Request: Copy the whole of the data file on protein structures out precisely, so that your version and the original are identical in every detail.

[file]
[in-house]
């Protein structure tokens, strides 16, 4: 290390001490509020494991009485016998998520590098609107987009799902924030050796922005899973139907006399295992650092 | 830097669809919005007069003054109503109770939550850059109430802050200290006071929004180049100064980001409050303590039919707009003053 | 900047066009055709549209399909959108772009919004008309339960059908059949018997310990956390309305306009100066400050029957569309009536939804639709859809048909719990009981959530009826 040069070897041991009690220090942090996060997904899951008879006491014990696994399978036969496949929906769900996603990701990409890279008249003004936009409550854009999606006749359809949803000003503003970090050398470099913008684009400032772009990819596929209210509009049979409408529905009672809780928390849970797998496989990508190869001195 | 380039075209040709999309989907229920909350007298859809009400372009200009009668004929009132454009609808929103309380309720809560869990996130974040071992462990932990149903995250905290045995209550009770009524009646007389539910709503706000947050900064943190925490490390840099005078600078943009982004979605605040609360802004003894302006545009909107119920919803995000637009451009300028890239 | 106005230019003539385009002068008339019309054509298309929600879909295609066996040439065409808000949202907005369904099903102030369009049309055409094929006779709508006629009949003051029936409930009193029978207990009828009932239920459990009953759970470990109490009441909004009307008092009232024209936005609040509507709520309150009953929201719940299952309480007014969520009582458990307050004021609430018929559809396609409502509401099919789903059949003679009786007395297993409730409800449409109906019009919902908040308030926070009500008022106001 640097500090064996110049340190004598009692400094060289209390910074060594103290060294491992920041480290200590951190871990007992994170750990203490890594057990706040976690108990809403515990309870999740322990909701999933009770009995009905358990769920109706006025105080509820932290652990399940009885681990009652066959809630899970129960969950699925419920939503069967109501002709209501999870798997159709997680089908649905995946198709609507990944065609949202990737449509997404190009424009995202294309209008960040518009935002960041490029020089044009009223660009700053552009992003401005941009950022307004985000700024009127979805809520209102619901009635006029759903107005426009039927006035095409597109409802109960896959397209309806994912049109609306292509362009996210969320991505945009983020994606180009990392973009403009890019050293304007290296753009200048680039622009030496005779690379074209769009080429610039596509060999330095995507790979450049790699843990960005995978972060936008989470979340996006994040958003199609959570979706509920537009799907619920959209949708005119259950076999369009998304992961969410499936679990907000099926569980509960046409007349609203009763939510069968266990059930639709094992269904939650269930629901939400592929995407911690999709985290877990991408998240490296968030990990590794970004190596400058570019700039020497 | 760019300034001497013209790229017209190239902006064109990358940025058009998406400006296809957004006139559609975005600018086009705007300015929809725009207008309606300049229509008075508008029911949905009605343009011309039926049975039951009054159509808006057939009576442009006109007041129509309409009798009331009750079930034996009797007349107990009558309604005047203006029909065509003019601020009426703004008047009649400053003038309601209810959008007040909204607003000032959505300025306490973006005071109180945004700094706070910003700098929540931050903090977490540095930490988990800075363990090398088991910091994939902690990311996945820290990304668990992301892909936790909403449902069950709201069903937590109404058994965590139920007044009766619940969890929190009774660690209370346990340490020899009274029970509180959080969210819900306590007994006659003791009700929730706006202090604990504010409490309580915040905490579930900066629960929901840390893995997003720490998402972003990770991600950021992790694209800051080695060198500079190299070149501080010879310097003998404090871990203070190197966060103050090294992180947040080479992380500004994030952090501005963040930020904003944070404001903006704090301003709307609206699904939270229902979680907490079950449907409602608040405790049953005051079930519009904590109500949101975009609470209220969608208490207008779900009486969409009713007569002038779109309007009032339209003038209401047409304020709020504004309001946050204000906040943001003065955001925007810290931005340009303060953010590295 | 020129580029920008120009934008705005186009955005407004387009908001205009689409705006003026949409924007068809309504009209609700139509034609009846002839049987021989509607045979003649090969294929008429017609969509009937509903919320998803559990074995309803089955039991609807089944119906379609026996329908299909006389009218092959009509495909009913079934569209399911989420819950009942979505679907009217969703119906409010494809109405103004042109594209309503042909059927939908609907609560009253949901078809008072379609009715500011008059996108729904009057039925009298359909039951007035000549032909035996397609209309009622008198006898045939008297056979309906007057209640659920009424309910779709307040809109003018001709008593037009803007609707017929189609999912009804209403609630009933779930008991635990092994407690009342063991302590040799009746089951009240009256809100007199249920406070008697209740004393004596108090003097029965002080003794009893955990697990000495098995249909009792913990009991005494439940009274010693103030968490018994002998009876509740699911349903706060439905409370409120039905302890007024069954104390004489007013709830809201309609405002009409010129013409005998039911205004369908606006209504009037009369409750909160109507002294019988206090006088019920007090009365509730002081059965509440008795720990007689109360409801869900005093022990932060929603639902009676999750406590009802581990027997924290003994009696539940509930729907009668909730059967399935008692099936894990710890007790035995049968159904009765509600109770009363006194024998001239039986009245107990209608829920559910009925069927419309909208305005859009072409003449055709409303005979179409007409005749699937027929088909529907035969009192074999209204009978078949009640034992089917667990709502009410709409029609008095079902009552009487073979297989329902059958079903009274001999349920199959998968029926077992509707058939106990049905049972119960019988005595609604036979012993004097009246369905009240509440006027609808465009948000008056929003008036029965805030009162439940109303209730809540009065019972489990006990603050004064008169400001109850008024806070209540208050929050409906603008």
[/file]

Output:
[in-house]
């Protein structure tokens, strides 16, 4: 290390001490509020494991009485016998998520590098609107987009799902924030050796922005899973139907006399295992650092 | 830097669809919005007069003054109503109770939550850059109430802050200290006071929004180049100064980001409050303590039919707009003053 | 900047066009055709549209399909959108772009919004008309339960059908059949018997310990956390309305306009100066400050029957569309009536939804639709859809048909719990009981959530009826 040069070897041991009690220090942090996060997904899951008879006491014990696994399978036969496949929906769900996603990701990409890279008249003004936009409550854009999606006749359809949803000003503003970090050398470099913008684009400032772009990819596929209210509009049979409408529905009672809780928390849970797998496989990508190869001195 | 380039075209040709999309989907229920909350007298859809009400372009200009009668004929009132454009609808929103309380309720809560869990996130974040071992462990932990149903995250905290045995209550009770009524009646007389539910709503706000947050900064943190925490490390840099005078600078943009982004979605605040609360802004003894302006545009909107119920919803995000637009451009300028890239 | 106005230019003539385009002068008339019309054509298309929600879909295609066996040439065409808000949202907005369904099903102030369009049309055409094929006779709508006629009949003051029936409930009193029978207990009828009932239920459990009953759970470990109490009441909004009307008092009232024209936005609040509507709520309150009953929201719940299952309480007014969520009582458990307050004021609430018929559809396609409502509401099919789903059949003679009786007395297993409730409800449409109906019009919902908040308030926070009500008022106001 640097500090064996110049340190004598009692400094060289209390910074060594103290060294491992920041480290200590951190871990007992994170750990203490890594057990706040976690108990809403515990309870999740322990909701999933009770009995009905358990769920109706006025105080509820932290652990399940009885681990009652066959809630899970129960969950699925419920939503069967109501002709209501999870798997159709997680089908649905995946198709609507990944065609949202990737449509997404190009424009995202294309209008960040518009935002960041490029020089044009009223660009700053552009992003401005941009950022307004985000700024009127979805809520209102619901009635006029759903107005426009039927006035095409597109409802109960896959397209309806994912049109609306292509362009996210969320991505945009983020994606180009990392973009403009890019050293304007290296753009200048680039622009030496005779690379074209769009080429610039596509060999330095995507790979450049790699843990960005995978972060936008989470979340996006994040958003199609959570979706509920537009799907619920959209949708005119259950076999369009998304992961969410499936679990907000099926569980509960046409007349609203009763939510069968266990059930639709094992269904939650269930629901939400592929995407911690999709985290877990991408998240490296968030990990590794970004190596400058570019700039020497 | 760019300034001497013209790229017209190239902006064109990358940025058009998406400006296809957004006139559609975005600018086009705007300015929809725009207008309606300049229509008075508008029911949905009605343009011309039926049975039951009054159509808006057939009576442009006109007041129509309409009798009331009750079930034996009797007349107990009558309604005047203006029909065509003019601020009426703004008047009649400053003038309601209810959008007040909204607003000032959505300025306490973006005071109180945004700094706070910003700098929540931050903090977490540095930490988990800075363990090398088991910091994939902690990311996945820290990304668990992301892909936790909403449902069950709201069903937590109404058994965590139920007044009766619940969890929190009774660690209370346990340490020899009274029970509180959080969210819900306590007994006659003791009700929730706006202090604990504010409490309580915040905490579930900066629960929901840390893995997003720490998402972003990770991600950021992790694209800051080695060198500079190299070149501080010879310097003998404090871990203070190197966060103050090294992180947040080479992380500004994030952090501005963040930020904003944070404001903006704090301003709307609206699904939270229902979680907490079950449907409602608040405790049953005051079930519009904590109500949101975009609470209220969608208490207008779900009486969409009713007569002038779109309007009032339209003038209401047409304020709020504004309001946050204000906040943001003065955001925007810290931005340009303060953010590295 | 020129580029920008120009934008705005186009955005407004387009908001205009689409705006003026949409924007068809309504009209609700139509034609009846002839049987021989509607045979003649090969294929008429017609969509009937509903919320998803559990074995309803089955039991609807089944119906379609026996329908299909006389009218092959009509495909009913079934569209399911989420819950009942979505679907009217969703119906409010494809109405103004042109594209309503042909059927939908609907609560009253949901078809008072379609009715500011008059996108729904009057039925009298359909039951007035000549032909035996397609209309009622008198006898045939008297056979309906007057209640659920009424309910779709307040809109003018001709008593037009803007609707017929189609999912009804209403609630009933779930008991635990092994407690009342063991302590040799009746089951009240009256809100007199249920406070008697209740004393004596108090003097029965002080003794009893955990697990000495098995249909009792913990009991005494439940009274010693103030968490018994002998009876509740699911349903706060439905409370409120039905302890007024069954104390004489007013709830809201309609405002009409010129013409005998039911205004369908606006209504009037009369409750909160109507002294019988206090006088019920007090009365509730002081059965509440008795720990007689109360409801869900005093022990932060929603639902009676999750406590009802581990027997924290003994009696539940509930729907009668909730059967399935008692099936894990710890007790035995049968159904009765509600109770009363006194024998001239039986009245107990209608829920559910009925069927419309909208305005859009072409003449055709409303005979179409007409005749699937027929088909529907035969009192074999209204009978078949009640034992089917667990709502009410709409029609008095079902009552009487073979297989329902059958079903009274001999349920199959998968029926077992509707058939106990049905049972119960019988005595609604036979012993004097009246369905009240509440006027609808465009948000008056929003008036029965805030009162439940109303209730809540009065019972489990006990603050004064008169400001109850008024806070209540208050929050409906603008």